4 concentrations, can cause breathing problems, trigger asthma, reduce lung function and cause lung diseases 5. Air pollution also damages ecosystems through: acidification (SO 2, NO x and NH 3 ) - where chemical reactions involving air pollutants create acidic compounds which when deposited on land and aquatic systems can cause harm to soils, vegetation and buildings eutrophication (NO x and NH 3 ) - where nitrogen can be deposited in soils or in rivers and lakes through rain, affecting the nutrient levels and diversity of species in sensitive environments, for example encouraging algae growth in lakes and water courses. ground-level ozone (NO x and NMVOCs) where chemical reactions involving NO x and NMVOCs produce the toxic gas ozone (O 3 ) which can damage wild plants, crops, forests and some materials and is a greenhouse gas contributing to the warming of the atmosphere. Air pollutants released in one country may be transported in the atmosphere, contributing to harmful impacts elsewhere. Reducing air pollutant emissions Reductions in air pollutant emissions 6 are being achieved through regulatory controls and other means across industry, domestic and transport sectors. Examples include changes in fuel use (such as switching from coal to gas power stations), reducing fuel use, changes to industrial processes, pollutant capture or conversion (for example catalytic convertors on vehicles, flue gas desulphurisation on coal power stations). Changes in behaviour such as individuals making more sustainable transport choices as well as wider economic conditions also impact on pollutant emissions. Transboundary air pollution While reducing UK emissions of air pollutants helps reduce atmospheric concentrations in the UK, the level of reduction in atmospheric concentrations is not always proportionate to the reduction in emissions. This is in part because of the transboundary nature of air pollution. For example emissions of the pollutants that lead to ozone formation have reduced substantially, but this is not reflected in the long-term trend in ozone concentrations due to an increase in emissions of ozone precursors outside Europe. Ozone concentrations are also affected by complex chemical reactions between nitric oxide and ozone in the atmosphere. There are two main sources of controls on trans-boundary air pollution: the Gothenburg Protocol to the UNECE Convention on Long Range Trans-boundary Air Pollution (CLRTAP) - sets WHO, 2008, Air quality and health, Fact sheet no 313 (http://www.who.int/mediacentre/factsheets/fs313/en/). 6 For Defra policy on air emissions see 4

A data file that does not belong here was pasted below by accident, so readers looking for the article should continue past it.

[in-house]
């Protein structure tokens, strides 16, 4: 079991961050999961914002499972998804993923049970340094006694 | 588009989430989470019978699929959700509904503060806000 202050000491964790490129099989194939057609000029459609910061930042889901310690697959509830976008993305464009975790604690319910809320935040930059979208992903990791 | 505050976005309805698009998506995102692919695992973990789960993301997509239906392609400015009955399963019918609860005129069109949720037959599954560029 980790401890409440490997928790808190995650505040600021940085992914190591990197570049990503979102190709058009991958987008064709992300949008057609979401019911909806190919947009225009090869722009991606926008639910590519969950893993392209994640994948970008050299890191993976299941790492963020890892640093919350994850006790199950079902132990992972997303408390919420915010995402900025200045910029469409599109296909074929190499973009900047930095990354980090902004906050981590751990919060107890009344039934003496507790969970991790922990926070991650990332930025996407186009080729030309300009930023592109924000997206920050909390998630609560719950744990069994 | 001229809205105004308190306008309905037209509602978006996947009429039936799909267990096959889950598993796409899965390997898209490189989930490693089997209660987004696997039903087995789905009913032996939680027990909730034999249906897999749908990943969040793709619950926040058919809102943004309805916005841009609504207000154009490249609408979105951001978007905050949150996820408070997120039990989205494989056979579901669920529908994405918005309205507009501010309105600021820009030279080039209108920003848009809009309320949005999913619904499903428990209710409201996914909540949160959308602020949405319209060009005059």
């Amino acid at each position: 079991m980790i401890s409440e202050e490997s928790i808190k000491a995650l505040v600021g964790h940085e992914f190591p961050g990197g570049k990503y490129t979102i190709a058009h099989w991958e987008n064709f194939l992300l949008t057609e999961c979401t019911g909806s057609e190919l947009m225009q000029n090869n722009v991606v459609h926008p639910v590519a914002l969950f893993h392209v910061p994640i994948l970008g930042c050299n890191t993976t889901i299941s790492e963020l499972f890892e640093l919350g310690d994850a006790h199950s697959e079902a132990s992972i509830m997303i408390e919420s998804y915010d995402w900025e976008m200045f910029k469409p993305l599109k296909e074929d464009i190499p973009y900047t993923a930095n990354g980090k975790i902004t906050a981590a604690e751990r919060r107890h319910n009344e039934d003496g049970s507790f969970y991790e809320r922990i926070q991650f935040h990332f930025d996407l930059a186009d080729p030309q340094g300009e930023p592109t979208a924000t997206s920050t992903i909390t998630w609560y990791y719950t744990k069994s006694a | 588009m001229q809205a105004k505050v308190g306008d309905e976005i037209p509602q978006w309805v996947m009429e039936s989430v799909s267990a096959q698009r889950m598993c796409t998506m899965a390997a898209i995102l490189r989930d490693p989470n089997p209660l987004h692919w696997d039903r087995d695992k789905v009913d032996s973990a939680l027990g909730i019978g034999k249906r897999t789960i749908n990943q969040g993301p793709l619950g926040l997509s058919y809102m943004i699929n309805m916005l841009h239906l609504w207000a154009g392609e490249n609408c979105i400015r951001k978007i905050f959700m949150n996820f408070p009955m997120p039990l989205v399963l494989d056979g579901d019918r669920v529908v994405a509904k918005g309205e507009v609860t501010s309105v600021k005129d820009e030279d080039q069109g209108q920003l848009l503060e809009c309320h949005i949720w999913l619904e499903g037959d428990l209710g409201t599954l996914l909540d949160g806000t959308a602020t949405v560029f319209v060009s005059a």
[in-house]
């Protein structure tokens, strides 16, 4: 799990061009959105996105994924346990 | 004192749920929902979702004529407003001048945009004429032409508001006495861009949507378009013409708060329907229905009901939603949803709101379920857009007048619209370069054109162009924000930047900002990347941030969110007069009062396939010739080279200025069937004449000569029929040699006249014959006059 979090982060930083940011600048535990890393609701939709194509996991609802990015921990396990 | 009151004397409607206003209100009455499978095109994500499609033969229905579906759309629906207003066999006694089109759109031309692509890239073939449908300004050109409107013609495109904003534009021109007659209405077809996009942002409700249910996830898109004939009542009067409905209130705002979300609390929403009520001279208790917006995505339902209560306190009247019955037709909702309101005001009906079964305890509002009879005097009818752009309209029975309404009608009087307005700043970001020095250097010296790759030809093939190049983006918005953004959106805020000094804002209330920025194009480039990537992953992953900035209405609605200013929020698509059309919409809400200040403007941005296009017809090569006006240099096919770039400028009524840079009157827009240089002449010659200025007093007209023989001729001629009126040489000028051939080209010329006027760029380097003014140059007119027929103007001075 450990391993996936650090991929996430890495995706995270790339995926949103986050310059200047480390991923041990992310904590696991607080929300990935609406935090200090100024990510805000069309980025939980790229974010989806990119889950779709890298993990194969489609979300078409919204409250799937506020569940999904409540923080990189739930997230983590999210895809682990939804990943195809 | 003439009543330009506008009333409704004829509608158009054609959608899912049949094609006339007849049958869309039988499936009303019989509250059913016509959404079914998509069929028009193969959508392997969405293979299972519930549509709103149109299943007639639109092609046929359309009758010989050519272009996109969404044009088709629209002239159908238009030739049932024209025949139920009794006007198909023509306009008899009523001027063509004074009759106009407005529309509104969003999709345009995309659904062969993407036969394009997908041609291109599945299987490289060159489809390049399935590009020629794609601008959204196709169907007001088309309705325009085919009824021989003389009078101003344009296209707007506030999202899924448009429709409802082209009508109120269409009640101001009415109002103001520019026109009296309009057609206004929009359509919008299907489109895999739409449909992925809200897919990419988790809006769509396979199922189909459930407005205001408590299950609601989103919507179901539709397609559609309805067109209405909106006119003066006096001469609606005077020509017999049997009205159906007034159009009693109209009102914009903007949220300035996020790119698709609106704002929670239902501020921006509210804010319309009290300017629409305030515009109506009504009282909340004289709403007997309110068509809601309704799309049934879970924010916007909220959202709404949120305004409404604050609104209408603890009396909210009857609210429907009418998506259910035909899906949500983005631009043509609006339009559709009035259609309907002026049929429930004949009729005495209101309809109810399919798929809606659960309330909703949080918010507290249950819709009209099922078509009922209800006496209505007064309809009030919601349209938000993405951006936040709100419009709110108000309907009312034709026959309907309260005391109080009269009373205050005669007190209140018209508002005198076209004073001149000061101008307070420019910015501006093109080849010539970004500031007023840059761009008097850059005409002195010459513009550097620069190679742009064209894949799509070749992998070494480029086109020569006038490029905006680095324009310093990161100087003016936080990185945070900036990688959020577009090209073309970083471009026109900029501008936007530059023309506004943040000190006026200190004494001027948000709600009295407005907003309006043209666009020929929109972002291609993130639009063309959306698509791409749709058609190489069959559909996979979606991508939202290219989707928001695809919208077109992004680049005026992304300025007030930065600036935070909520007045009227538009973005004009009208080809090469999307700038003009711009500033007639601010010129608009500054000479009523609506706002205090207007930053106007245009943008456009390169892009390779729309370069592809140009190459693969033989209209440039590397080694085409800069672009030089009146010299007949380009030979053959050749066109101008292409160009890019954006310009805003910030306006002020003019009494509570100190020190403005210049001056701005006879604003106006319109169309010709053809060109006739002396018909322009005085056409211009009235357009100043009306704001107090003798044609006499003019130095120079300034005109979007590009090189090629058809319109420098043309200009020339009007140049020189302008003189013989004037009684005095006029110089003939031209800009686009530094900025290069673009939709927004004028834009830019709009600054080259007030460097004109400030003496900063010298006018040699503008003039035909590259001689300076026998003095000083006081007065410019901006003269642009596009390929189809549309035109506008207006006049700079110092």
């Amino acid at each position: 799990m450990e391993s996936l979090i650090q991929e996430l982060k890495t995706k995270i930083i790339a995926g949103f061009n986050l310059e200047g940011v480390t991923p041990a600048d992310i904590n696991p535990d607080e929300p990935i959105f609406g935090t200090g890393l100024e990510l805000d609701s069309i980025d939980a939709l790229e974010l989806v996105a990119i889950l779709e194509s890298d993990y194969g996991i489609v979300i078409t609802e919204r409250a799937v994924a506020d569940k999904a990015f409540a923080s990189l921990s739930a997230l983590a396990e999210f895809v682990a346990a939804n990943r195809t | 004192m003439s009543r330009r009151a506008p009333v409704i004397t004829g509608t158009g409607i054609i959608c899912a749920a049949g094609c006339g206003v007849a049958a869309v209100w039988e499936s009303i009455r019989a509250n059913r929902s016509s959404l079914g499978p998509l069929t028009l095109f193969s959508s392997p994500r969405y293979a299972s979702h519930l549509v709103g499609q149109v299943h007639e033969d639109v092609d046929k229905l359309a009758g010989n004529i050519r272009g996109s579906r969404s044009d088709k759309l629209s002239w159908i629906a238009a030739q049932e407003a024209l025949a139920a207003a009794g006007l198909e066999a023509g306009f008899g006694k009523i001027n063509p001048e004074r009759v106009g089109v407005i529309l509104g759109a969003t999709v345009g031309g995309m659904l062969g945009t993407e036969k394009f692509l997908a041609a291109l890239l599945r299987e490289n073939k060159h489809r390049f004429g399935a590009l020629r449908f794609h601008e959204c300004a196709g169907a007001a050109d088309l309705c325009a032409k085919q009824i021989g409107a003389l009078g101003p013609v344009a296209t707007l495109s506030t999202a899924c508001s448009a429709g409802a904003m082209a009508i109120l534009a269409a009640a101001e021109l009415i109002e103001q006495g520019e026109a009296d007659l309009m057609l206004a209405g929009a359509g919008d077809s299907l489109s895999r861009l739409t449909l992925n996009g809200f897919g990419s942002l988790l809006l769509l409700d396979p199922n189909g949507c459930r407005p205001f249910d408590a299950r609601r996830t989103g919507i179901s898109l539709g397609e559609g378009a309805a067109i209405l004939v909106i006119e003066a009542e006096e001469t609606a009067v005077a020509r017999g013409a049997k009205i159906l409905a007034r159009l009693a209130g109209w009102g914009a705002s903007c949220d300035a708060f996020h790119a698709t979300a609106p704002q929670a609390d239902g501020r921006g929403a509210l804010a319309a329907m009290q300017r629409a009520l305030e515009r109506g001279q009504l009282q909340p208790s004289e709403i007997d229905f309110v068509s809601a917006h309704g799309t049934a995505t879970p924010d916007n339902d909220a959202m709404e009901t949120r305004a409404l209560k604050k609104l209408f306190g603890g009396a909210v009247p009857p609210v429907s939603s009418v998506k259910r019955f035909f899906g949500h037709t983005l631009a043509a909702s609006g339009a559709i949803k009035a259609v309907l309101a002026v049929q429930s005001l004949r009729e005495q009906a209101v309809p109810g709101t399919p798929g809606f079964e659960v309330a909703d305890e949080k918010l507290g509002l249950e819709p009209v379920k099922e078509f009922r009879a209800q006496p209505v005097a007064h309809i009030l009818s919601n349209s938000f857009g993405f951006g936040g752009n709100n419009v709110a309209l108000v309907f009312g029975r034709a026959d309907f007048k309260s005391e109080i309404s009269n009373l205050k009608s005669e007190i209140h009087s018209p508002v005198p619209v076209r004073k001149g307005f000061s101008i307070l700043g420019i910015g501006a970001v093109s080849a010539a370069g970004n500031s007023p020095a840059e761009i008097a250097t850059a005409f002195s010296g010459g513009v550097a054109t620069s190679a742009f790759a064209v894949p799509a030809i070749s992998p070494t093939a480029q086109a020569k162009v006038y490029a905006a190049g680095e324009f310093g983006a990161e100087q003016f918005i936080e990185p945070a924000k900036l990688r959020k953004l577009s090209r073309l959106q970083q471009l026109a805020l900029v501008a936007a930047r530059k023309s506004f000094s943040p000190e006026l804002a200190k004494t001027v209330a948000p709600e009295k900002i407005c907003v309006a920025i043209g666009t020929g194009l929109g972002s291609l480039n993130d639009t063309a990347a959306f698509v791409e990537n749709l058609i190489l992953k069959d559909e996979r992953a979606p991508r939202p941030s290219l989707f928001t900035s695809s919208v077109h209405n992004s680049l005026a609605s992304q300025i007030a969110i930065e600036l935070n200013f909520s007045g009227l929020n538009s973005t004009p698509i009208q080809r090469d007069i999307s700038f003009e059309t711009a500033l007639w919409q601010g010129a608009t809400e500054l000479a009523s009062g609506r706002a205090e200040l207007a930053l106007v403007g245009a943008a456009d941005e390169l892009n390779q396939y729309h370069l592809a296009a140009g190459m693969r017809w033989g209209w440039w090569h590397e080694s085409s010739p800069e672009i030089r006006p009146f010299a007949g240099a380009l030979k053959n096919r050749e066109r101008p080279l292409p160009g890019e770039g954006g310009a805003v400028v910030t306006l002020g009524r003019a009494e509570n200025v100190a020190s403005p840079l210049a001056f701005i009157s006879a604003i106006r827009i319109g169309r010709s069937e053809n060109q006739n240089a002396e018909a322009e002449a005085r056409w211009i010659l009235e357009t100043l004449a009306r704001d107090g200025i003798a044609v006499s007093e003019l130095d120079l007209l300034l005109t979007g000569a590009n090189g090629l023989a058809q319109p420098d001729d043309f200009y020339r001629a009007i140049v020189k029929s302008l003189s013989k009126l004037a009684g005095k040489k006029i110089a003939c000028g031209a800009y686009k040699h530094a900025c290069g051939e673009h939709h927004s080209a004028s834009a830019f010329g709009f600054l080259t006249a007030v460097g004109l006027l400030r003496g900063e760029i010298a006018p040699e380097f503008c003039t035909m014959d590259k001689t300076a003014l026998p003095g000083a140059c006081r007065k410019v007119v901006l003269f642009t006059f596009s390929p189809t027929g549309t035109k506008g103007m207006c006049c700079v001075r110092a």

5 emissions ceilings for the same pollutants and includes countries outside the EU. This Protocol was revised in May 2012 to set stricter emission reduction obligations from The Protocol has also been extended to set emission reductions for PM 2.5. the EU National Emission Ceilings Directive (NECD) sets annual ceilings for emissions of sulphur dioxide, nitrogen oxides, non-methane volatile organic compounds, and ammonia from each Member State. A revised Directive which sets ceilings for 2020 (in line with Gothenburg Protocol ceilings) and 2030 for these four air pollutants as well as PM 2.5 is expected to enter into force by 31 December The revised NECD will implement the 2020 Gothenburg Protocol Ceilings in the EU. The NAEI is used to monitor emissions against these ceilings, and the UK figures are reported annually to the European Commission 7 and to the UNECE. The statistics presented below compare UK emissions against 2010 emission ceilings under the Gothenburg Protocol and the National Emission Ceilings Directive, and 2020 emission ceilings under the amended Gothenburg Protocol and revised National Emission Ceilings Directive. Understanding air pollutant emissions figures The amount of emissions of the different pollutants should not be compared as their effects on health and the environment are very different. It is not practical, except for a limited number of large industrial processes, to measure emissions from all sources directly, so the NAEI is based on highly detailed calculation methods, assumptions and representative measurements on the amount of each air pollutant generated from different activities and the level of that activity in the UK. Refer to the NAEI 8 for more details. There are uncertainties associated with all estimates of pollutant emissions which vary between pollutants and emission sources. Although for a given year there may be considerable uncertainties in the national emissions totals, trends over time are likely to be more reliable. The breakdown of emissions by source sector is more uncertain than the national totals